Details of the death are private under data protection legislation. The employee's wishes should be observed in relation to sharing information with colleagues about the reason and nature of the leave they are taking.
Remember that employees who lose a child after 24 weeks of pregnancy or during maternity leave, will not lose their entitlements to maternity leave and pay. Rights to paternity leave and shared parental leave (where notice of leave has been given) will generally also be maintained in these circumstances.
Two weeks of PBL may not be enough for some employees, who may wish to take a further period of leave either as annual leave or unpaid time off.
There is a risk of race or religious discrimination claims arising from refused requests for time off for religious observances on death. Certain religions require a set time for mourning, for example, observant Jews might need to mourn at home for seven days to 'sit shiva', while practising Muslims also have certain set mourning periods.
Effects of grief could manifest themselves both physically and mentally, possibly resulting in a long-term condition or illness. Employers should be mindful of this in the event of a change in an employee's performance, behaviour or absence. Approach requests for time off or increased sickness leave carefully, bearing in mind the potential disability discrimination risks.
Many organisations will already have compassionate leave policies in place, which in some cases may offer more generous entitlements to paid leave for bereaved employees than under the PBL legislation. Such employers, if they have not already done so, should consider employers how to incorporate the statutory entitlements to PBL and SPBP into their policy in a clear and seamless way.
Those employers who do not currently have a formal policy should consider whether now is a good time to introduce one, incorporating the new rights discussed in this article and covering issues surrounding bereavement in the workplace more generally. Acas recommends that having a written policy in place can provide certainty and security for employees at a difficult and traumatic time.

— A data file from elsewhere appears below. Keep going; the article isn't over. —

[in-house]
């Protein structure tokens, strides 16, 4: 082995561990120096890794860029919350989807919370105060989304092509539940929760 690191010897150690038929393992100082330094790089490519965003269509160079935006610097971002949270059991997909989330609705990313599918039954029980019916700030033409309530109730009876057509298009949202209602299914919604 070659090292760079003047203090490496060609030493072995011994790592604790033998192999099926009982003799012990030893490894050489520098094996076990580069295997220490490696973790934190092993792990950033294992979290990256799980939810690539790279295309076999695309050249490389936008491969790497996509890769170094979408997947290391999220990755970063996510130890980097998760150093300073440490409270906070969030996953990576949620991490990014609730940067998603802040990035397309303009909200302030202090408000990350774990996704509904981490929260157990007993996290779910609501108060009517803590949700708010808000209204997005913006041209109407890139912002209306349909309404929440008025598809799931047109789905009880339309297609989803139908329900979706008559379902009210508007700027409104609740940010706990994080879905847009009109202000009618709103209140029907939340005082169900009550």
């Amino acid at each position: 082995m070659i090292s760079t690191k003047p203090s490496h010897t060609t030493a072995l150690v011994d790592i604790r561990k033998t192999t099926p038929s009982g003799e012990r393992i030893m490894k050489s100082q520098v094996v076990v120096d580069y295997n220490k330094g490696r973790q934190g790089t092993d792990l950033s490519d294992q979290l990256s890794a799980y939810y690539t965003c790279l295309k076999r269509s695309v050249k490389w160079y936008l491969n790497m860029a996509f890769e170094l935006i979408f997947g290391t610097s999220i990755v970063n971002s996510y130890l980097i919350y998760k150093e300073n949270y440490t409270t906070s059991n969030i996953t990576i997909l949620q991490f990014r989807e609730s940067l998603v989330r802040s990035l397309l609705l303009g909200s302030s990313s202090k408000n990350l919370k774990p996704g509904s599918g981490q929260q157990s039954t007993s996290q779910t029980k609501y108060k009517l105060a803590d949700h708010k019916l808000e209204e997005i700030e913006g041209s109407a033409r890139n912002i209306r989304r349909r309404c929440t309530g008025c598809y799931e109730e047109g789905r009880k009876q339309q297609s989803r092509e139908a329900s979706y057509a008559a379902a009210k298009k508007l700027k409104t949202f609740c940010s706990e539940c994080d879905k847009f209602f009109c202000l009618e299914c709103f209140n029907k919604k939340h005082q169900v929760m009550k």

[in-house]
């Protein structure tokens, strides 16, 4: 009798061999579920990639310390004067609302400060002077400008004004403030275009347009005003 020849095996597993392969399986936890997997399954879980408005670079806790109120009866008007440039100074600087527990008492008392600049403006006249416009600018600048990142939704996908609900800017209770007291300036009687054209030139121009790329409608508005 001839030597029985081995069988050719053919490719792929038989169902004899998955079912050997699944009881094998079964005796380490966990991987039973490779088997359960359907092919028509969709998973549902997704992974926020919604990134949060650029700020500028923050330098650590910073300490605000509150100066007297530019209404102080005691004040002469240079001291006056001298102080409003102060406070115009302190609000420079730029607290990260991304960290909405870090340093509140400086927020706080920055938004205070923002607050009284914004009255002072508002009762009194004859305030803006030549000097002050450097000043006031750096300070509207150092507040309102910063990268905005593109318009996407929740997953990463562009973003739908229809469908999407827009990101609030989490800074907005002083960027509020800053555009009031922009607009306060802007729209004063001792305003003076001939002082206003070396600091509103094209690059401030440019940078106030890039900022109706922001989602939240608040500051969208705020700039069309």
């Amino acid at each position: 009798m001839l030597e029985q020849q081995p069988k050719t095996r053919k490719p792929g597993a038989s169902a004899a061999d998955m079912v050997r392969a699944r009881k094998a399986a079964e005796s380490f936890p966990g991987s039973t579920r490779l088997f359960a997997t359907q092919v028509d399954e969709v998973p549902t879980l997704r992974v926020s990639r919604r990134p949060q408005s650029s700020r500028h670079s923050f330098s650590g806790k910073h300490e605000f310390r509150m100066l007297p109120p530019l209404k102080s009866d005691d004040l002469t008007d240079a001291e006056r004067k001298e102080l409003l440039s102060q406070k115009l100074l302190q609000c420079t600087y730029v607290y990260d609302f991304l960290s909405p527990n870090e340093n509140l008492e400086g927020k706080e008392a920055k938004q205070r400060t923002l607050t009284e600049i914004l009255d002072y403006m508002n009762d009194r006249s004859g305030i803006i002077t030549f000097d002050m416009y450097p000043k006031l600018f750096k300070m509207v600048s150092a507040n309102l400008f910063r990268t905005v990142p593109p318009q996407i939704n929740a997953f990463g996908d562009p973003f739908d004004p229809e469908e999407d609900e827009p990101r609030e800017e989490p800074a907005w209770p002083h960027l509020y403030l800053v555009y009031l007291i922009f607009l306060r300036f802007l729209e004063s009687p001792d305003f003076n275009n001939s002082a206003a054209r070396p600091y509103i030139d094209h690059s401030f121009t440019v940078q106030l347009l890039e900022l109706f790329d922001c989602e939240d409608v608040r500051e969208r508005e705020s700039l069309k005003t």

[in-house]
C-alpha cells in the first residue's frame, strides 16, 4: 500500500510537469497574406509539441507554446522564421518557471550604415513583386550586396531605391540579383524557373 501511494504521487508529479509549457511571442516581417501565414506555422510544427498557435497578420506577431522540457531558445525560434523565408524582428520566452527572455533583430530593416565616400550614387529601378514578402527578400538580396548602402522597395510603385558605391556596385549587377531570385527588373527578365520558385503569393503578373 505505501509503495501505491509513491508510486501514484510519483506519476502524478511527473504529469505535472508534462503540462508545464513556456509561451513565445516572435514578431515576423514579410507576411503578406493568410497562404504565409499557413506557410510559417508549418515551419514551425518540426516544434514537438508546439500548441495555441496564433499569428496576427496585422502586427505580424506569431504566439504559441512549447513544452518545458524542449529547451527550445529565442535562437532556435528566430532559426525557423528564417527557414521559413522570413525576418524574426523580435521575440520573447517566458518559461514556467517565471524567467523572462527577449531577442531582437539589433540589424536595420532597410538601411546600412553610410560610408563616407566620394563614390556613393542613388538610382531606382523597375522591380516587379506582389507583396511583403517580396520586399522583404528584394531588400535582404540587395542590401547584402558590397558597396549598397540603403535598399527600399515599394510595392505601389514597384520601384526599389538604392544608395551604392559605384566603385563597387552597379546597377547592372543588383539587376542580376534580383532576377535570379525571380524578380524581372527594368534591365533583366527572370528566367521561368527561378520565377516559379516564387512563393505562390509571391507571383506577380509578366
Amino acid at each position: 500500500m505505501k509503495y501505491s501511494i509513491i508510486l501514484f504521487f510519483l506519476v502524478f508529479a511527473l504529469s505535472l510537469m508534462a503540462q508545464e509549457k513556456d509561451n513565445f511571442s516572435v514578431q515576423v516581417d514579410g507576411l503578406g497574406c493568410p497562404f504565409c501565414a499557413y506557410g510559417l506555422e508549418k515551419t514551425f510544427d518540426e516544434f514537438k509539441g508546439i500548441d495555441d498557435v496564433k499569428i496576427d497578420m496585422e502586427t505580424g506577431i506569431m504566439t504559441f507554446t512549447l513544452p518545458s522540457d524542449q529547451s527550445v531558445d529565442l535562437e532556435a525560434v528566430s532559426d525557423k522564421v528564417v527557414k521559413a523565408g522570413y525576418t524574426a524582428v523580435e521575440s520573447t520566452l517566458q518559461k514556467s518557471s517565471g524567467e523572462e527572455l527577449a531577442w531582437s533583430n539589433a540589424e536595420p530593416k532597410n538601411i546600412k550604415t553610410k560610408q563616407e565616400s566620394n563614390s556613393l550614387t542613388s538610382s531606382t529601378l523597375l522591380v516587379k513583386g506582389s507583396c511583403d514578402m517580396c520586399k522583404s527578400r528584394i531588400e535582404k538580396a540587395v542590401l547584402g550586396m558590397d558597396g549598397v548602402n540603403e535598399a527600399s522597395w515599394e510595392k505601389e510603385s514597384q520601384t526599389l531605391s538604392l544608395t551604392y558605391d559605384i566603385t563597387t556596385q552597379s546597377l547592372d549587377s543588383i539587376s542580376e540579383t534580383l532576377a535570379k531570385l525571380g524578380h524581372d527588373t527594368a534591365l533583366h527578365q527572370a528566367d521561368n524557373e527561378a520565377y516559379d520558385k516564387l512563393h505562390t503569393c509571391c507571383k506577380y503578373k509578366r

Matters that can be usefully covered in such a policy include:
- arrangements for informing the employer of a bereavement: to whom in the organisation; when; and who should report (e.g. a family member if the employee is unable to do so);
- details of the statutory PBL regime (including any enhancements the employer may provide);
- the employer's policy in relation to other deaths, not covered by the PBL legislation, including any specific entitlements to leave/pay;
- the employer's approach to additional leave, if an employee needs to take longer time off than provided under the policy or statute;
- an explanation of how an employee's return to work will be managed, e.g. to be discussed with a manager, possible scope for a phased return.
More generally, when devising a policy, bear in mind the need to provide employees with as much support as possible in a sensitive way at what will be a devastating time for them.
Originally published by Lewis Silkin LLP
Originally published 22 Jun 2020
The content of this article is intended to provide a general guide to the subject matter. Specialist advice should be sought about your specific circumstances.